Fastest bottling line in the world ?

Related tags Pallet Bottle

Orlando Wyndham, the Australian bottling company, has commissioned
what is believed to be the fastest wine bottling/packing/despatch
system in the world.

Orlando Wyndham, the Australian bottling company, has commissioned what is believed to be the fastest wine bottling/packing/despatch system in the world to cope with increasing production demands.

Jacob's Creek is Australia's most successful bottled wine brand, exported to in excess of 65 countries and expanding sales. The increasing production volume meant that as fast as Orlando Wyndham could supply bottling, requirements kept increasing.

The company's previous packing line, just 4 years old, had been working 24 hours a day, seven days a week. Consequently the new additional line had to not only take the pressure off but also include ample capacity to meet sales projections. Quality control was non-negotiable.

With a line-speed of 30,000 bottles per hour and gloss printed carton products - the natural enemy of grippers - technical director Roger Meeks and his team knew they would be asking their suppliers to come up with a world-first in wine bottling.

"We looked all over the world for the latest, most productive systems, not just in the wine industry but also brewing and soft drinks",​ Meeks said.

"In palletising and depalletising we found that Foodmach Australia could match the rest of the world. Then their software control skills came in. All the equipment from different suppliers had to be co-ordinated and controlled so that the line functions as 'one machine', even though we're continually changing pack configurations."

The Jacob's Creek line runs 'just-in-time philosophy' with little warehousing apart from wine held in tanks. "In theory, we can fill an order from the vat to the ship in under three hours",​ Meeks said.

Bottles are delivered about every 20 minutes and once they are positioned into the depalletiser magazine, the whole process is automated. Rows of bottles are 'single-ised' for the filler then corked, labelled and encapsulated by successive machines, all synchronised by a Foodmach integrated control and communication system.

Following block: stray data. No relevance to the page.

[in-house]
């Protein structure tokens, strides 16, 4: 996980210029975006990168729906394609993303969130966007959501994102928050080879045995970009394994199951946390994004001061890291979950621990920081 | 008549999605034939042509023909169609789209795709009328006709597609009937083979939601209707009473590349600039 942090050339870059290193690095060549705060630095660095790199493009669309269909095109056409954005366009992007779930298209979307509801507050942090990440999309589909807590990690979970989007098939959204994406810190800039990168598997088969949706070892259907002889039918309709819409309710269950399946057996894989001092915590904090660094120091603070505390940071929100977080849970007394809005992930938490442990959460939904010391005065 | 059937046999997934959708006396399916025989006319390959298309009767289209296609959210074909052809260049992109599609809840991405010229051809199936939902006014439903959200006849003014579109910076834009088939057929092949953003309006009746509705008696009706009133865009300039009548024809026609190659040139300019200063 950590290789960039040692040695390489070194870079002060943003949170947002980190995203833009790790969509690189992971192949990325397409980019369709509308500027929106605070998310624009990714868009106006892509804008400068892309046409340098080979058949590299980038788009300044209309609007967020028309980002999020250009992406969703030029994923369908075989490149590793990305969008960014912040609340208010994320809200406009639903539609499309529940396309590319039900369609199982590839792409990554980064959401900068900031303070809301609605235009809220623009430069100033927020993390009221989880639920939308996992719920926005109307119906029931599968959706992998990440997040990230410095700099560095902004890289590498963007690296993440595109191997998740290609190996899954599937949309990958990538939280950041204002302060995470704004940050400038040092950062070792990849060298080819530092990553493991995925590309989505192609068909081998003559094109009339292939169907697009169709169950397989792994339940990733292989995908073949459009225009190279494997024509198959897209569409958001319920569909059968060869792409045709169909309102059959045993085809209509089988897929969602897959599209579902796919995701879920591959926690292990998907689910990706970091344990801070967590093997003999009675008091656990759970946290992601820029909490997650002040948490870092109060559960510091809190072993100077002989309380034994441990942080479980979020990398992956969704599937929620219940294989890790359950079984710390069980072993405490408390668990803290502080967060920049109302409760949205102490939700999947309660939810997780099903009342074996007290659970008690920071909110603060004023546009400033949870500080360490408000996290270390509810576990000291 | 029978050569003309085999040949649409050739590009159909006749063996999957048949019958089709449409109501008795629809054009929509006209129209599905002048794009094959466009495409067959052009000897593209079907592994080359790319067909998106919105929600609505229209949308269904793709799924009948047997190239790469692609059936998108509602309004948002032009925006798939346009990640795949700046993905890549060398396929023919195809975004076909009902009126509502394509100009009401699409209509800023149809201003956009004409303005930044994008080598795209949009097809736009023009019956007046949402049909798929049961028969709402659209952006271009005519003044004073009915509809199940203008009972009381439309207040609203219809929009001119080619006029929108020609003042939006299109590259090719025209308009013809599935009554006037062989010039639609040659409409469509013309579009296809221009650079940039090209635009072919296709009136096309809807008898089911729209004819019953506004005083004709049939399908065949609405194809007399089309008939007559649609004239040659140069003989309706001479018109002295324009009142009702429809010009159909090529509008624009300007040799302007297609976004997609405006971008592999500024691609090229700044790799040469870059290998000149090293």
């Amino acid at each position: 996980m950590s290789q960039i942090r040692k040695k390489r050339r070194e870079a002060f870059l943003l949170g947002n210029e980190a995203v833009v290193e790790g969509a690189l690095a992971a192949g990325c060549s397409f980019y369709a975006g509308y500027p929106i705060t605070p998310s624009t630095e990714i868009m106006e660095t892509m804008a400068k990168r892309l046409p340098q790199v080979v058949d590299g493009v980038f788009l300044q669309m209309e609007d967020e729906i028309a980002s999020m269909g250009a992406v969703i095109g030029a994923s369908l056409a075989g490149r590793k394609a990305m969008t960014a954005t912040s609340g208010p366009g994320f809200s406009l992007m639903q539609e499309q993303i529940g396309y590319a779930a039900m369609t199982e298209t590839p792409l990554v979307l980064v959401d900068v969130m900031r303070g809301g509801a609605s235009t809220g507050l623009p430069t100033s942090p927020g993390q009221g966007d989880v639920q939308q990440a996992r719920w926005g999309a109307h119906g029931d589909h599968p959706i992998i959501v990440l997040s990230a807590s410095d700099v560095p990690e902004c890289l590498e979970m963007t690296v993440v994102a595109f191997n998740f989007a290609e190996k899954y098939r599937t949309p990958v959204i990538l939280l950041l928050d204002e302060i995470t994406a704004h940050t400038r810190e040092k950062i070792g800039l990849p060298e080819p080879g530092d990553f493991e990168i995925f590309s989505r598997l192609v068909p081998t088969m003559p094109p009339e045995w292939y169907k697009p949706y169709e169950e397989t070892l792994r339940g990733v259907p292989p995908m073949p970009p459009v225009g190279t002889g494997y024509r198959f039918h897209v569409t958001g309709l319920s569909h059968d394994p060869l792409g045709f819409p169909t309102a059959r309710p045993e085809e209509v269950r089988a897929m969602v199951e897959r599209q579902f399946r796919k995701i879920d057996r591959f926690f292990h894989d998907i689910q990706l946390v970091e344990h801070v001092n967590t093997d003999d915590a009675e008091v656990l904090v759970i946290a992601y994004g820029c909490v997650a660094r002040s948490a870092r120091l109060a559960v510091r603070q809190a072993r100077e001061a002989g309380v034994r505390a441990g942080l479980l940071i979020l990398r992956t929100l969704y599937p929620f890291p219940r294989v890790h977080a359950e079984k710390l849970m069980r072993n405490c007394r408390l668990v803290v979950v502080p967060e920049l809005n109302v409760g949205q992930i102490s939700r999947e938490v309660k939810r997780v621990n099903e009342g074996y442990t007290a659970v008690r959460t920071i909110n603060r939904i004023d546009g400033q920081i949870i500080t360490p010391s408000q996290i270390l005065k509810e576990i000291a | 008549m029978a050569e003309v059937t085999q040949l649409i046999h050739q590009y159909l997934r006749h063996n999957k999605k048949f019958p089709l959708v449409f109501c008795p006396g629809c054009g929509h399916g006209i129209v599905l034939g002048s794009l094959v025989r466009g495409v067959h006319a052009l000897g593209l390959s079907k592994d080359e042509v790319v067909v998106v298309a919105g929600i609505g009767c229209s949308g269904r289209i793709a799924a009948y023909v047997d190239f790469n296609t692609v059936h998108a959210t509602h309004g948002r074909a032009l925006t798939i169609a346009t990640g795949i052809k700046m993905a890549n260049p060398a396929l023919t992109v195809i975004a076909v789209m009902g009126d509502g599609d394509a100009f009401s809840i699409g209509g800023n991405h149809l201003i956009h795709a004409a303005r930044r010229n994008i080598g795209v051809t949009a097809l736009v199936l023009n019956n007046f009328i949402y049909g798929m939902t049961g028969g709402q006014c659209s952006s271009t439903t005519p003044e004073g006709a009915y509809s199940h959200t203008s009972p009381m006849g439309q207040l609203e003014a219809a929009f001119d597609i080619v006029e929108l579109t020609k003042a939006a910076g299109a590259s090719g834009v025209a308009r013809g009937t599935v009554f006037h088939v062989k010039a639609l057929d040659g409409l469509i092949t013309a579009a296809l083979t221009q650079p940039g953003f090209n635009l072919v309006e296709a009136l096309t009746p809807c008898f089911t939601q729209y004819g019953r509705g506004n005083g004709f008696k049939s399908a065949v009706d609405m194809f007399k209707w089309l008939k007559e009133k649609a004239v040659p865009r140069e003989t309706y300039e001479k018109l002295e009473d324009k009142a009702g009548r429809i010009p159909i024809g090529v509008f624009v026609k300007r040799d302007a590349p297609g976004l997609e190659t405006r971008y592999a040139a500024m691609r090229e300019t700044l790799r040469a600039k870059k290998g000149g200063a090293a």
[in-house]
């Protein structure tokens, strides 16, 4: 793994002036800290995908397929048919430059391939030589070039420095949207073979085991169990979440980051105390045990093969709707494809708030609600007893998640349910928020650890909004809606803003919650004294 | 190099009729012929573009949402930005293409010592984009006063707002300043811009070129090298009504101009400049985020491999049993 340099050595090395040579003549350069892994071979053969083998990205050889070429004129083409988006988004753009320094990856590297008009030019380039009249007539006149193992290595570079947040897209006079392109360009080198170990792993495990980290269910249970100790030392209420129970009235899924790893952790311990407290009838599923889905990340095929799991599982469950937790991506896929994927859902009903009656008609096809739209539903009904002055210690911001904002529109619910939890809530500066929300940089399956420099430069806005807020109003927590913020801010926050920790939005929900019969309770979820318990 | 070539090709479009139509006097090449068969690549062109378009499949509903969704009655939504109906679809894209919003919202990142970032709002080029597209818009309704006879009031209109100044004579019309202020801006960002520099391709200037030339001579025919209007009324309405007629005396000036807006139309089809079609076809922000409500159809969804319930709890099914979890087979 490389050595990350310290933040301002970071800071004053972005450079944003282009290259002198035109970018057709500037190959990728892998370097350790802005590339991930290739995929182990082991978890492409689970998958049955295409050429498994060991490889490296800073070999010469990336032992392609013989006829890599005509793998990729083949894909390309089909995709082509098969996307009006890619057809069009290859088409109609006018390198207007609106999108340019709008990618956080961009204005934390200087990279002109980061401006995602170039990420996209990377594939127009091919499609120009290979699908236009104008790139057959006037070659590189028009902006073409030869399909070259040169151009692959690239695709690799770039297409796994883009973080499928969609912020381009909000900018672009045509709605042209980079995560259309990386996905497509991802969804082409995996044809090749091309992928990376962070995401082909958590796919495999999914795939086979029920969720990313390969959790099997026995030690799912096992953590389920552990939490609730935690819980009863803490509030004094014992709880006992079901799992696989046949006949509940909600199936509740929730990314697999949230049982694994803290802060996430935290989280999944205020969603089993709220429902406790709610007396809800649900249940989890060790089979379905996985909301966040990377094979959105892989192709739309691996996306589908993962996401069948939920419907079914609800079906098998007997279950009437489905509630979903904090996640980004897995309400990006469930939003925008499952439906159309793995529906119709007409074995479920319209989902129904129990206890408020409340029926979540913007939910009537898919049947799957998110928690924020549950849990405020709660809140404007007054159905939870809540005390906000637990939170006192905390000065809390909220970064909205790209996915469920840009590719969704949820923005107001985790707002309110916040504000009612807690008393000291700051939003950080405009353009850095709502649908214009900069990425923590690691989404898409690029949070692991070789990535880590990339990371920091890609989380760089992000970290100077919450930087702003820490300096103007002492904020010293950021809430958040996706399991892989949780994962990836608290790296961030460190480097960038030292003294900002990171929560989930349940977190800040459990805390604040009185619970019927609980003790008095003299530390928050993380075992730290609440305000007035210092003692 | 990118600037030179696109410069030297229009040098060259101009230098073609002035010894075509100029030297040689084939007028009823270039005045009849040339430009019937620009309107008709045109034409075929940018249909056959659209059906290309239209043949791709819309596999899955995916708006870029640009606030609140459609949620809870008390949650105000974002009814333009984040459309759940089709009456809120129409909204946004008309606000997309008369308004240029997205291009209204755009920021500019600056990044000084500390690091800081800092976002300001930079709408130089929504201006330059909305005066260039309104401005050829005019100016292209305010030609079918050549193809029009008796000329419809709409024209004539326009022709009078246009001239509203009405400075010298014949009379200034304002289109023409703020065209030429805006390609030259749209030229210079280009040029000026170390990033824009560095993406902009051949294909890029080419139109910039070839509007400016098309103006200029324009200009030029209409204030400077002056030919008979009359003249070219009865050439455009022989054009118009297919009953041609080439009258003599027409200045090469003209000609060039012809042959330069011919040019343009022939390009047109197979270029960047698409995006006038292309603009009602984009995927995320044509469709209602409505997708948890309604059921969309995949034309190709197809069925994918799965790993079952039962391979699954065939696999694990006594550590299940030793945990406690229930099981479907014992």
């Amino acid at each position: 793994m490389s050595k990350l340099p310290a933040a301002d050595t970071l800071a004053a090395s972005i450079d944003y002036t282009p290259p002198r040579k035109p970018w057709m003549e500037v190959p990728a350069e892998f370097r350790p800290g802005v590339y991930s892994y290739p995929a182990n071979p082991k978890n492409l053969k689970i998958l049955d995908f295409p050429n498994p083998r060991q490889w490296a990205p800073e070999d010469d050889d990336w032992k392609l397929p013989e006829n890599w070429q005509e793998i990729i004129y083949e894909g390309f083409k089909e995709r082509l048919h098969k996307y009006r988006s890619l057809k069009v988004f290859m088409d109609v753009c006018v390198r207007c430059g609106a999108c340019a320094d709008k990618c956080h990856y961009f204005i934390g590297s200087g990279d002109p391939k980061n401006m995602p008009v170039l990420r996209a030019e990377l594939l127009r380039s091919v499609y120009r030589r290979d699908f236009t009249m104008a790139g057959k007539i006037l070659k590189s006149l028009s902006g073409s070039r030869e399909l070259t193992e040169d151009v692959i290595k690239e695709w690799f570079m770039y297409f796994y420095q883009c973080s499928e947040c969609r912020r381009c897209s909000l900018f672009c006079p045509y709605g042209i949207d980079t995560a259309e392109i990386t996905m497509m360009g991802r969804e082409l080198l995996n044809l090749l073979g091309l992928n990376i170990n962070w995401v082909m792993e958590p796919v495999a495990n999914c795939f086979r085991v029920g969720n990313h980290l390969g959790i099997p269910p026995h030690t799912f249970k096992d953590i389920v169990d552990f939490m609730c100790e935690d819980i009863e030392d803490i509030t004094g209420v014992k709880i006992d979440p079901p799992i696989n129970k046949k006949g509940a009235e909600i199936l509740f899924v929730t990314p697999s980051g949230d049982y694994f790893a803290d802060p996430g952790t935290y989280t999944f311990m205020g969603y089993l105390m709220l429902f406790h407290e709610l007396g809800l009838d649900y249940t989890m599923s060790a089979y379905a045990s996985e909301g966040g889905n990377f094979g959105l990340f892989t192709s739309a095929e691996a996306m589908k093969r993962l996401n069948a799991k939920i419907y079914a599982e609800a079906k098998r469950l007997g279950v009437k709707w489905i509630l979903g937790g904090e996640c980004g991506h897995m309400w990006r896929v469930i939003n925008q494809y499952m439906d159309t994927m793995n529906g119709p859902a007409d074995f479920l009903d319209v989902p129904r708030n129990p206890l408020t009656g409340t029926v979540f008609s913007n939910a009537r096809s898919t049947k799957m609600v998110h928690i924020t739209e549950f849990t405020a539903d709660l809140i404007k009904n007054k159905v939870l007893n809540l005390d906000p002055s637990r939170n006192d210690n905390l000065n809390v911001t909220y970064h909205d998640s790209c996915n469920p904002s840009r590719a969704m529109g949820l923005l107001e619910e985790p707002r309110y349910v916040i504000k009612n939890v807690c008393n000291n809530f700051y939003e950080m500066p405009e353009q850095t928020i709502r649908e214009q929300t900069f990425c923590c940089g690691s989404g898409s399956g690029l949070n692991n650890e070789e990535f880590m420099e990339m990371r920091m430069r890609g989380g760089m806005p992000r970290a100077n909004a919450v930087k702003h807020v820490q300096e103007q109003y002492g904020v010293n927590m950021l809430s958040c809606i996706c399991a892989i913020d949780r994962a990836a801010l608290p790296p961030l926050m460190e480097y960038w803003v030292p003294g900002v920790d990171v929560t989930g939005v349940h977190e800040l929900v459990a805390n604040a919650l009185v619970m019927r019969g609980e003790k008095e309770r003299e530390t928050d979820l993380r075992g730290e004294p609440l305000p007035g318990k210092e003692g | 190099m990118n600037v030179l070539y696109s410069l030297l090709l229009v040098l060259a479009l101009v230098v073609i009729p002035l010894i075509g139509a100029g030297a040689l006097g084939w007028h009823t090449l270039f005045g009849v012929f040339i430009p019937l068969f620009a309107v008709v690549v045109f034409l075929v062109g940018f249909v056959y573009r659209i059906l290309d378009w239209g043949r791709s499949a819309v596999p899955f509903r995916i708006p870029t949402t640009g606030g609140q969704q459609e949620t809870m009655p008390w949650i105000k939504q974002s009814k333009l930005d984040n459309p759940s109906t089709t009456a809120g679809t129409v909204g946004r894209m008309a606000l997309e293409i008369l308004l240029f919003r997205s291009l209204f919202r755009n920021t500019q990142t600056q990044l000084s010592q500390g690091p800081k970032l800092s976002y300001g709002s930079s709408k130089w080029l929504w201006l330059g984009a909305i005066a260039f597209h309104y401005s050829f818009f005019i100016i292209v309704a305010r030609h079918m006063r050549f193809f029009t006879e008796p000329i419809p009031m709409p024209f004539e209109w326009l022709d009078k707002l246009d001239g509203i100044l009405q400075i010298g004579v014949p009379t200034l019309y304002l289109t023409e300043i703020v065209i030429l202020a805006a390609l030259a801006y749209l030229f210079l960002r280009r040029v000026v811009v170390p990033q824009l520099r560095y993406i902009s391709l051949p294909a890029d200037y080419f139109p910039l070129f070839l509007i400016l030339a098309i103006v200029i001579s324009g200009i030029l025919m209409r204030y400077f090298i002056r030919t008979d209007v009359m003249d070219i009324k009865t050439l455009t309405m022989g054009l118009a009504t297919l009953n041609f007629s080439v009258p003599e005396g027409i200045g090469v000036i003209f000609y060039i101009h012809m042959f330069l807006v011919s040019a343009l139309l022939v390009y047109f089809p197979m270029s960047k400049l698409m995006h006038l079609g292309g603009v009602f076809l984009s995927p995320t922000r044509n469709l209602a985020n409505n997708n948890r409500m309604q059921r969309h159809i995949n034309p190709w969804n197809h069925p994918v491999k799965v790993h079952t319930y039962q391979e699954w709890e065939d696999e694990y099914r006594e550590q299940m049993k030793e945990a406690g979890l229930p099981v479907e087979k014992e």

Coming from the opposite direction, a carton-former conveys open cartons to the bottling line for filling and sealing in configurations of 6 or 12, depending on the market destination.

Palletising then becomes a game of computer-chess, planning ahead for permutations on carton size, pallet dimension and container volume, all of which vary across Jacob's Creek's 65 destinations. Software directs the palletiser to form the optimum mix of patterns, as it builds layers on each pallet. At faster than a carton per second, layers literally form in a blur.

"We have some smarts in the palletiser so we can switch between wood and plastic pallets for local markets",​ Mr Meeks said. "But on the international scene we are a 100 per cent slip-sheet."​ Special forklifts can transfer each stack to the container and 'recycle' the pallet immediately to the palletiser.

"What we've got from Foodmach substantially outstrips what we bought four years ago. We're now packing more wine in five days than we used to do in seven. The machinery is more substantial, it's quieter and reliability is looking good (three months after commissioning). It also matters that it looks good. Aesthetics give the staff a better working environment which relates to a mind-set of quality. People come from all over the world to see Jacob's Creek and they see a plant that's aesthetically unified and attractive."

Foodmach manufacture and import a wide range of packaging machinery with the emphasis on food and beverage industries.

Related topics Smart Packaging

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